A process was explored for continuous enzymatic liquefaction of corn starch at high concentration and subsequently saccharification to glucose. The process appears to be quite efficient for the conversion of starch to glucose and enzymatic liquefaction and should be readily adaptable to industrial fermentation processes. Preliminary work indicated that milled corn or other cereal grains also could be suitably converted by such a process.
The process involved incorporation of a thermostable, high-temperature alpha-amylase for liquefaction and, subsequently, of glucoamylase into a continuous mixer under conditions conducive to rapid enzymatic hydrolyzes.
Since the start of the 19th century, starch has been broken down to glucose with the use of acids. With the advent of enzymes, starch hydrolysis has moved away from acids to enzymes. Enzymatic starch conversion depends upon the enzymes used and physical properties of starch used in the conversion process. The process can be broadly classified into two steps via Liquefaction and Saccharification.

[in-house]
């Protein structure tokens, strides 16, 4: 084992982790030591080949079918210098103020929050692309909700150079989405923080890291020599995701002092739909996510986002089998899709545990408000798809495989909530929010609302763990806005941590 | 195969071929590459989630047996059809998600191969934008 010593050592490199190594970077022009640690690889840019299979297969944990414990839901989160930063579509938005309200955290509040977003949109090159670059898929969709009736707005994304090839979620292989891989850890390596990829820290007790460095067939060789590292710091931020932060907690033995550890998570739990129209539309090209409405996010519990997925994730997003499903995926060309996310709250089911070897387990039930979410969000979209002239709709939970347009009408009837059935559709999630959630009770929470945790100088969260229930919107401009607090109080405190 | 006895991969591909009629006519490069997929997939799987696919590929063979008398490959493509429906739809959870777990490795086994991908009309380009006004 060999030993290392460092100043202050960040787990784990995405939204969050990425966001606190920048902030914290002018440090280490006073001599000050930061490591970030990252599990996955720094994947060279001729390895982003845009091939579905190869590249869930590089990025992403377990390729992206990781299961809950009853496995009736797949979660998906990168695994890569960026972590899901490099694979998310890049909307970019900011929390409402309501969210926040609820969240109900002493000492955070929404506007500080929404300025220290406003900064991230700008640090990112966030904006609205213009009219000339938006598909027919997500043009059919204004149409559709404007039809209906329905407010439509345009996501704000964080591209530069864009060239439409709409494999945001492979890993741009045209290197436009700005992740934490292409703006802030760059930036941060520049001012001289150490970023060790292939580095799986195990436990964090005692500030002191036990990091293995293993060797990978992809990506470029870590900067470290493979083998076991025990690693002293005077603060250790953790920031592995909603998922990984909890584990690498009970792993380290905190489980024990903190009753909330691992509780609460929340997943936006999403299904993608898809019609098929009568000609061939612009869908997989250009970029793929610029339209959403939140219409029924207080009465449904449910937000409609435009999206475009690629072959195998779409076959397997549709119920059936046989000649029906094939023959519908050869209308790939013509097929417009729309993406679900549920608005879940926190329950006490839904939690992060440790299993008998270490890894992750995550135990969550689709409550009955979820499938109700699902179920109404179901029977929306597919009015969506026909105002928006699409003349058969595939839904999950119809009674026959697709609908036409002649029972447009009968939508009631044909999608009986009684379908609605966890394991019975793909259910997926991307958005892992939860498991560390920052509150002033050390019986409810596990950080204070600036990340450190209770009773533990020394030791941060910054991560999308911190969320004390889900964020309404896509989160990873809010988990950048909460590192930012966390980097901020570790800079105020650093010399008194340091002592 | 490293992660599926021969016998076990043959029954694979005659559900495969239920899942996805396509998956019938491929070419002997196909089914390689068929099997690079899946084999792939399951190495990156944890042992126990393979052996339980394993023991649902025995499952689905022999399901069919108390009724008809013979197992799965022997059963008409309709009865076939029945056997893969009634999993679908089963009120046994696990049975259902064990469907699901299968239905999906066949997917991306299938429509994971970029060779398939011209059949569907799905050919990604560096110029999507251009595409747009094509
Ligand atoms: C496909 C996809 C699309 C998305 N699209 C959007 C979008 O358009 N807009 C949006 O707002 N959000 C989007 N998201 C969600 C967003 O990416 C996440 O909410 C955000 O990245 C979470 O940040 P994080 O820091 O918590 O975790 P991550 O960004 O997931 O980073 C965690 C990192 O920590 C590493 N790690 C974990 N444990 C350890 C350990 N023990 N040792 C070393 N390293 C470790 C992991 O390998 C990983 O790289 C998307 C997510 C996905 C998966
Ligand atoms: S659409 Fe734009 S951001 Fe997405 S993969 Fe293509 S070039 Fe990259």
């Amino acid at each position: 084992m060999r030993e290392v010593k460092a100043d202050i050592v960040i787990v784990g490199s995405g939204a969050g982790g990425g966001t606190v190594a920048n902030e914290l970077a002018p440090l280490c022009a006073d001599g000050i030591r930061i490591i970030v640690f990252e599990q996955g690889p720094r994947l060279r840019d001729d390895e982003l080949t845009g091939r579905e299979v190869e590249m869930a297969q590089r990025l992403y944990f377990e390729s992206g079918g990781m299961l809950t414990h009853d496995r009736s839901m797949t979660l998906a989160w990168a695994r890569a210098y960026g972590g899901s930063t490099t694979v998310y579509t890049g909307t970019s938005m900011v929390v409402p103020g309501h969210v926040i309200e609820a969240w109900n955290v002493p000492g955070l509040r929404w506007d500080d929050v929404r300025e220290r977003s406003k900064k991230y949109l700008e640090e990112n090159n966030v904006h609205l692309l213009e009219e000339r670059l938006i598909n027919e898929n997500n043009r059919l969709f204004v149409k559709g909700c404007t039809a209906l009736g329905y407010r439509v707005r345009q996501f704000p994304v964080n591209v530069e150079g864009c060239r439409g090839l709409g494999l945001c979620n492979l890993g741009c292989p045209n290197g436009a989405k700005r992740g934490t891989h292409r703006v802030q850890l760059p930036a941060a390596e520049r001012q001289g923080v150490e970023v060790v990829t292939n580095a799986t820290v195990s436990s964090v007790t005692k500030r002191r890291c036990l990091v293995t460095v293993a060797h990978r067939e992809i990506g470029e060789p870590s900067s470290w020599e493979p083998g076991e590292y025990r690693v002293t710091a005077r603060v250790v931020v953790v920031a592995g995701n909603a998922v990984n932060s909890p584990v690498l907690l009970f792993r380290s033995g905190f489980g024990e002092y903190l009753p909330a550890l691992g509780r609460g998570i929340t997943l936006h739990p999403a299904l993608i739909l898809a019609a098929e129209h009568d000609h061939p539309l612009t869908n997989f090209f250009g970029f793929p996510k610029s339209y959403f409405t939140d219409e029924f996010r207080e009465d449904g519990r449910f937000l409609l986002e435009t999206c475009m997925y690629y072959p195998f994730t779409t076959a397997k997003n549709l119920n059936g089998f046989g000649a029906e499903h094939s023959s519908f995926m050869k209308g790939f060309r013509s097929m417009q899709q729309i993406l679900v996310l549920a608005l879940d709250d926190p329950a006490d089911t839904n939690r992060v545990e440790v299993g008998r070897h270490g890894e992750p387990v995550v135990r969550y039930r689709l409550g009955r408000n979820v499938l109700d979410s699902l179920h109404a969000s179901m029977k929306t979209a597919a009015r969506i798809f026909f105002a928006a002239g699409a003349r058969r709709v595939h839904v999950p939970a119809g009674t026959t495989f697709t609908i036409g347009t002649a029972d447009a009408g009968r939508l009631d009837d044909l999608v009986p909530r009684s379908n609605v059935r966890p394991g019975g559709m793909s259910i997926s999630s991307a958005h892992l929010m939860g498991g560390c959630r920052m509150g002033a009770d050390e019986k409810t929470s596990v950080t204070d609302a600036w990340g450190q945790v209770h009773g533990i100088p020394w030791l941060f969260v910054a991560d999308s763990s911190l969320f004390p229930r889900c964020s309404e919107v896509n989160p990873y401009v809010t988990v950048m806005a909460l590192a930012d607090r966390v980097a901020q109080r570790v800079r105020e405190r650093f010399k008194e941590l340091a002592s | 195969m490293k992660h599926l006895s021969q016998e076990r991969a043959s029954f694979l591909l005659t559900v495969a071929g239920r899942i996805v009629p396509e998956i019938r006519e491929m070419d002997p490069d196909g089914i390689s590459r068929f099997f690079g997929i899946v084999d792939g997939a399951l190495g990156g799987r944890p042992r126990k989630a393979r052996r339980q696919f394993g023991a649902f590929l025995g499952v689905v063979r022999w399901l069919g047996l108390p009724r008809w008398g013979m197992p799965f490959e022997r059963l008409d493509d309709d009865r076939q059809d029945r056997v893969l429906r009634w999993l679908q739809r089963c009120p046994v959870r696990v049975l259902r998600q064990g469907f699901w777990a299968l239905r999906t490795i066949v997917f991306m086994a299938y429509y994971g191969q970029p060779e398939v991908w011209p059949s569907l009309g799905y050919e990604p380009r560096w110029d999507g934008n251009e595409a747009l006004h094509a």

In liquefaction, a starch suspension containing 40-45% dry matter is gelatinized by raising the temperature to steam levels and then liquefied by the addition of enzymes. Thermostable Alpha amylases hydrolyze the starch matter to maltodextrin which contains mainly oligosaccharides and dextrins. Maltodextrins are further converted in the next step called saccharification.
Saccharification is carried with the help glucoamylase enzymes which can hydrolyze starch completely to glucose along with maltose and isomaltose as by-products. Xylanase Enzyme may be used in the liquefaction process to reduce the viscosity of the mash by breaking down xylan’s which are native hemicelluloses in plant matter. Dextranase Enzymes are used in the Sugar Cane industry for hydrolysis of Dextrans, which pose many fundamental problems in the processing of cane and extraction of juice.